ASA accused of “sinister threat to freedom of expression”

The National Secular Society (NSS) has accused the advertising watchdog of “reintroducing the blasphemy law” following its decision to ban the Antonio Federici ice cream advert showing two priests about to kiss.

The secularists are calling on communications minister Ed Vaizey to investigate the Advertising Standards Authority’s decision to ban the ad which shows two men dressed as priests about to kiss with the strapline: “We Believe in Salvation”.

In a letter to Vaizey The National Secular Society says that banning the “mildly humorous and satirical” ads “represents something much more sinister”.

It goes on to say: “We have now reached the stage where any reference to religion that is not completely reverential is immediately branded as “offensive” and therefore unacceptable. This is an intolerable threat to freedom of expression that must be challenged.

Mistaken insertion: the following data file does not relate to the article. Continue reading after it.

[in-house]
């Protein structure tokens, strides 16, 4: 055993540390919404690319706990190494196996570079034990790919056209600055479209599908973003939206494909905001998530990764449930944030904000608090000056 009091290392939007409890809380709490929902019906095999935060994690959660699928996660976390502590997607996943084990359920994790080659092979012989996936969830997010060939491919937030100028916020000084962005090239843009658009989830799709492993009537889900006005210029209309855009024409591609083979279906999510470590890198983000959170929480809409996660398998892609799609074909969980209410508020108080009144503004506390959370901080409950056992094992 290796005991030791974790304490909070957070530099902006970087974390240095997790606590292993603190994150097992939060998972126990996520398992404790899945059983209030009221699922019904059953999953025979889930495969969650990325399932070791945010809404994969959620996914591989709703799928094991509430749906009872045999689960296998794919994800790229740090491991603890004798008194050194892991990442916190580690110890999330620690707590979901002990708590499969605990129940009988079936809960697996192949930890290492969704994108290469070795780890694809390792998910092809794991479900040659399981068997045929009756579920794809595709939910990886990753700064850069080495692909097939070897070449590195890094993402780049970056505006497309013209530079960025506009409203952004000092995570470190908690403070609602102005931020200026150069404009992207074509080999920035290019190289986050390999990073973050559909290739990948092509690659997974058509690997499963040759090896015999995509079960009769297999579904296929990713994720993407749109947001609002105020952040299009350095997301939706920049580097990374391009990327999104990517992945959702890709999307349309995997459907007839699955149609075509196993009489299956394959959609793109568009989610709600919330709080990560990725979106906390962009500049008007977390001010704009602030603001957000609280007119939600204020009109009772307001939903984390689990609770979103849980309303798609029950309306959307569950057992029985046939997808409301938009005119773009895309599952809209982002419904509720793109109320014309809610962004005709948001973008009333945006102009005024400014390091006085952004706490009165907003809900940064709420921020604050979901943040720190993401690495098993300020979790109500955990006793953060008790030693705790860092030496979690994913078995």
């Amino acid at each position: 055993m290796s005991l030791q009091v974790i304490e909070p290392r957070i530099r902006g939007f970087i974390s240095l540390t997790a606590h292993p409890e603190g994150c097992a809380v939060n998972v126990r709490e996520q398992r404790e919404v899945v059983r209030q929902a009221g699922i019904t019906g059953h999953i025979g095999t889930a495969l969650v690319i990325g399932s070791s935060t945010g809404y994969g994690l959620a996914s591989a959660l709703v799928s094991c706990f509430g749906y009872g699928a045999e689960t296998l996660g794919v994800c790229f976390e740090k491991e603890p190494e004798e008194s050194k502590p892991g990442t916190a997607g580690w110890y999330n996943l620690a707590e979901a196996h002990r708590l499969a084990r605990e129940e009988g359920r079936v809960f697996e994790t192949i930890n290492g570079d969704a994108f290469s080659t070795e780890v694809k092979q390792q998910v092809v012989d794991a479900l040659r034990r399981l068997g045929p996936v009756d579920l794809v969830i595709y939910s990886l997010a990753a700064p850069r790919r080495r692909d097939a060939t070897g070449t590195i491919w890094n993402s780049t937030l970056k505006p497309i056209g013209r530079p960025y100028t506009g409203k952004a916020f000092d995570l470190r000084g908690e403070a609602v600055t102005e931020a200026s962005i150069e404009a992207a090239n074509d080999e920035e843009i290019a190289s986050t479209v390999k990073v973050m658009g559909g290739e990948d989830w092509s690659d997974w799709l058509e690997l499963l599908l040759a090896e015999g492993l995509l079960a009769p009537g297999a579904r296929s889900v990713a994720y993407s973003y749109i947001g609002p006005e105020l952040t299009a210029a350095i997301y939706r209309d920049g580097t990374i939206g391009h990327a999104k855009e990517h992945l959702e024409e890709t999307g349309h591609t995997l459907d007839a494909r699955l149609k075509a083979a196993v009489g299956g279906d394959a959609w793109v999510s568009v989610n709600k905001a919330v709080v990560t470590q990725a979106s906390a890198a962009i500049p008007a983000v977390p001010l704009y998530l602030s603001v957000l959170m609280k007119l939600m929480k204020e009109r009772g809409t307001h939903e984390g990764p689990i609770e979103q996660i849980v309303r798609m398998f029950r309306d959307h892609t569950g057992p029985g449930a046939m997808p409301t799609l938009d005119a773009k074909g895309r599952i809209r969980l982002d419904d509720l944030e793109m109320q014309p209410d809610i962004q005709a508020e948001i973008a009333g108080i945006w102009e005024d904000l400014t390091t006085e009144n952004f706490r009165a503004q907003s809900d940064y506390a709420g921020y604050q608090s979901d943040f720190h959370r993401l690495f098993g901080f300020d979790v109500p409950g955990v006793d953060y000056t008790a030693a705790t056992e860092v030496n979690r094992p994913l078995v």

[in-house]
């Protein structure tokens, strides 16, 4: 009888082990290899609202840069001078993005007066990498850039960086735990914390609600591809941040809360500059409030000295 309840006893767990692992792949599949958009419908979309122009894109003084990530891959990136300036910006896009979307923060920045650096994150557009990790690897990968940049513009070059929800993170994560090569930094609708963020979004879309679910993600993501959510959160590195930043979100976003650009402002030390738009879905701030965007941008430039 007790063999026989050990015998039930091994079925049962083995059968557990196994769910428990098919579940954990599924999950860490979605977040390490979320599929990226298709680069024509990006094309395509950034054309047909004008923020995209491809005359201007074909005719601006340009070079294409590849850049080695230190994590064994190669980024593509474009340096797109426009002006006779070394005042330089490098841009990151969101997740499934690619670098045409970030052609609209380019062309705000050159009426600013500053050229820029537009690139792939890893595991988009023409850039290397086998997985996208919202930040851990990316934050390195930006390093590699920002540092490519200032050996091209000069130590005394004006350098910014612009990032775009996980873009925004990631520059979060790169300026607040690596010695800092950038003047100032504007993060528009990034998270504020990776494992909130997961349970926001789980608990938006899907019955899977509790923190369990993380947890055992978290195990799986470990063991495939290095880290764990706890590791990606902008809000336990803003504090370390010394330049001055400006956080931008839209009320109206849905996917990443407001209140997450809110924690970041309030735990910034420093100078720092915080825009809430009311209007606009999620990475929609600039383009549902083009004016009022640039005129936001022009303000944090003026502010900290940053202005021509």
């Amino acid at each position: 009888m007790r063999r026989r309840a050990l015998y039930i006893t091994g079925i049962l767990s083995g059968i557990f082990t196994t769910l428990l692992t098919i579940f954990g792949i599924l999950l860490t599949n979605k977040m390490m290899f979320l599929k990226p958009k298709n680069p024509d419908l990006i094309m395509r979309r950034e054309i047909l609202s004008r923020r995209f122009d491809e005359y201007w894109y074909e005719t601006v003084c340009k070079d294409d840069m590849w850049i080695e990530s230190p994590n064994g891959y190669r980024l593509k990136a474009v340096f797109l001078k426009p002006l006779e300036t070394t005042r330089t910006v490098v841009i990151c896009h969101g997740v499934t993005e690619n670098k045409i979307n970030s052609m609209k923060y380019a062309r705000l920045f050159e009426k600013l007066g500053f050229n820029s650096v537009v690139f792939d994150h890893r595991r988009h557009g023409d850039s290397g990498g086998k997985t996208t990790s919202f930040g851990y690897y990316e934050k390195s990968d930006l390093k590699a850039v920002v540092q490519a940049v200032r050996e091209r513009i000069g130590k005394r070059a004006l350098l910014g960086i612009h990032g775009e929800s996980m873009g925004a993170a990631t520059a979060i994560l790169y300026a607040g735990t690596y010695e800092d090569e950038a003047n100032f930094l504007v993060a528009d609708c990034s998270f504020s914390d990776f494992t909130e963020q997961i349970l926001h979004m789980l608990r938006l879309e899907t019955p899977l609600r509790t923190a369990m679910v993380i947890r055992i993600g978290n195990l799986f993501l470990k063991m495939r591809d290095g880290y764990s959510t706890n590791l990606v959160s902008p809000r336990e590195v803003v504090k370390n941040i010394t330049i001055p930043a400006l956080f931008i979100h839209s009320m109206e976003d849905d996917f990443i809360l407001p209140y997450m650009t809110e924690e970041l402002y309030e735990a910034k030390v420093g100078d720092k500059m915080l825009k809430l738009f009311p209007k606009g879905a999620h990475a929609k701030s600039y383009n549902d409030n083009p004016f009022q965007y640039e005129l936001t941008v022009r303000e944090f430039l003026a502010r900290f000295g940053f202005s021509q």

The organisation adds that banning the campaign for being offensive to Catholics on the basis of six complaints equates to reintroducing the blasphemy law in Britain.

Terry Sanderson, president of the National Secular Society, says: “The Advertising Standards Agency – which is elected by no-one and seems to be answerable to no-one – has reinstated the law unilaterally.”

“Anyone who has seen the Antonio Federici ads knows that they are mildly humorous, in no way threatening, abusive or insulting. It is entirely wrong that these advertisements have been banned by such an unaccountable body, which needs to be reined in.”

The ASA had no comment.

It is the third ad campaign from the ice cream company that has been banned by the ASA. The others showed a pregnant nun eating ice cream and a nun kissing a priest.



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